Properly storing large amounts of wine can be tricky for a restaurant with limited space. This was the problem facing Levent Bozkurt, co-proprietor of the Stonehedge Inn in Tyngsboro, Mass., whose restaurant, Silks, boasts a wine inventory of more than 60,000 bottles.
So Bozkurt decided that the best way for him to age wine -- which requires a cool, damp area with little light -- was to build a cave. In doing so, he followed a practice that dates back to the deep chalk cellars dug out by Romans in the Champagne region of France about 2,000 years ago.
Silks at Stonehedge Inn, about 40 miles north of Boston, holds Wine Spectator's Grand Award for its wine list, which shows good depth in Bordeaux and California Cabernet, along with well-chosen selections from Italy, Spain and Australia.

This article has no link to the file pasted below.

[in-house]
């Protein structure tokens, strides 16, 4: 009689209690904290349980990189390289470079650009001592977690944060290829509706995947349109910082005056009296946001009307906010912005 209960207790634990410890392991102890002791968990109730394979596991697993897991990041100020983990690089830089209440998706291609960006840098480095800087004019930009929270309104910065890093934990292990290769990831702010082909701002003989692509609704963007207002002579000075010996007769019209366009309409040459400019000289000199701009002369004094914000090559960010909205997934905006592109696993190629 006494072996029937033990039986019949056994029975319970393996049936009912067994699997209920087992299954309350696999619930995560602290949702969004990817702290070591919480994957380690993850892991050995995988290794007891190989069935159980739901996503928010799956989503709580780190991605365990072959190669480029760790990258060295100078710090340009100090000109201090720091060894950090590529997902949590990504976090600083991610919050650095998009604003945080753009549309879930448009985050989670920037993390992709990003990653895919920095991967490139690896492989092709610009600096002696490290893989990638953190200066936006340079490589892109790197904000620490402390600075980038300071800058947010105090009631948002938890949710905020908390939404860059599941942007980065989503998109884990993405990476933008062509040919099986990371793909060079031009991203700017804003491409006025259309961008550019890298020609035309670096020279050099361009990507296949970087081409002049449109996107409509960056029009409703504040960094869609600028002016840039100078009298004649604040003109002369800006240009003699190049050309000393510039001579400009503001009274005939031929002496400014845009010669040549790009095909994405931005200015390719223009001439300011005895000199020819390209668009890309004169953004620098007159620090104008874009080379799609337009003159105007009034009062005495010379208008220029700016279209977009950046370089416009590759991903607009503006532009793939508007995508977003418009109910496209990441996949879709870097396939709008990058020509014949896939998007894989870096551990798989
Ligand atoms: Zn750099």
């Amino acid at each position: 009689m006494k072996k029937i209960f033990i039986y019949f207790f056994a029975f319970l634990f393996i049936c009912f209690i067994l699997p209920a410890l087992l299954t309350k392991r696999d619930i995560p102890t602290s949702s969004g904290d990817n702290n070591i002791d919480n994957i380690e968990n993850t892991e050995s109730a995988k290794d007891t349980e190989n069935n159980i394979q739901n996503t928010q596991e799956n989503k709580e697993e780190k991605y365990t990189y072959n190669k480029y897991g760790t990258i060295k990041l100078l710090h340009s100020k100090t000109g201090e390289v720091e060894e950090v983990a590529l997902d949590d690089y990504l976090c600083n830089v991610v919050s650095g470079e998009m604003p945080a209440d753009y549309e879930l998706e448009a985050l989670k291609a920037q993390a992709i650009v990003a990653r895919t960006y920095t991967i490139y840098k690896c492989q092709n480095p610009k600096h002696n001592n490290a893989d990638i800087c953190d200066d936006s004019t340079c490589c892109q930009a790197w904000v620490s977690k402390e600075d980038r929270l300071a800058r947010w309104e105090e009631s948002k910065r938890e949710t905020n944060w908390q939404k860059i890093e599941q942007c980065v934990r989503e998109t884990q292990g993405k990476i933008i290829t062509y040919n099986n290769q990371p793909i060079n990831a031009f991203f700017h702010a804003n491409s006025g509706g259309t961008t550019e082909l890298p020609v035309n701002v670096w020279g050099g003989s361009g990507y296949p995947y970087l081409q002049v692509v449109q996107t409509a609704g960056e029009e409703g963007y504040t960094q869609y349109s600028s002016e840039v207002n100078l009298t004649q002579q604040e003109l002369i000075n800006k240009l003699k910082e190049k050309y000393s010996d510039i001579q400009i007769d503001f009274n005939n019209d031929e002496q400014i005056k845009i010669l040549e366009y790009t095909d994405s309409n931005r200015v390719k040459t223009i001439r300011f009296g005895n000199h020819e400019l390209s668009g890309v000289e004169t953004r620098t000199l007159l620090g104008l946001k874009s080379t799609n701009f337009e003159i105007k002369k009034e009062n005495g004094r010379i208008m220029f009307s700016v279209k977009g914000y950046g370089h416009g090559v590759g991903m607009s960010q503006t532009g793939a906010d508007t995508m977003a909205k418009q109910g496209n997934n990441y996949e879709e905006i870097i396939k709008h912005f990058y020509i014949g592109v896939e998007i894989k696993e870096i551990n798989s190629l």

"We don't like to serve young red wines," said Bozkurt. "We age them further in the bottle. So, of course, we need good space. A cave is much more stable and less accessible. It's better not to touch and tamper with the area."
The man-made wine cave, which is 62 feet deep and 17 feet wide, is a testament to natural storage. Built into a grassy slope 100 yards from the inn, the cave lies near the Merrimack River, which keeps the temperature at about 50 degrees F and the humidity at 90 percent.
Bozkurt, who did research on caves used by wineries in France and Napa Valley, chose to keep his cave on the chilly side of the typical 50 F to 65 F range suggested for wine storage. "A little cooler slows the aging process," he said. "It takes longer for the wine to mature, but the result is a richer and bolder wine."
Guests of the Stonehedge Inn can tour the wine cave on request. The inn's telephone number is (978) 649-4400.
Read more about the wine list of Silks at Stonehedge Inn:
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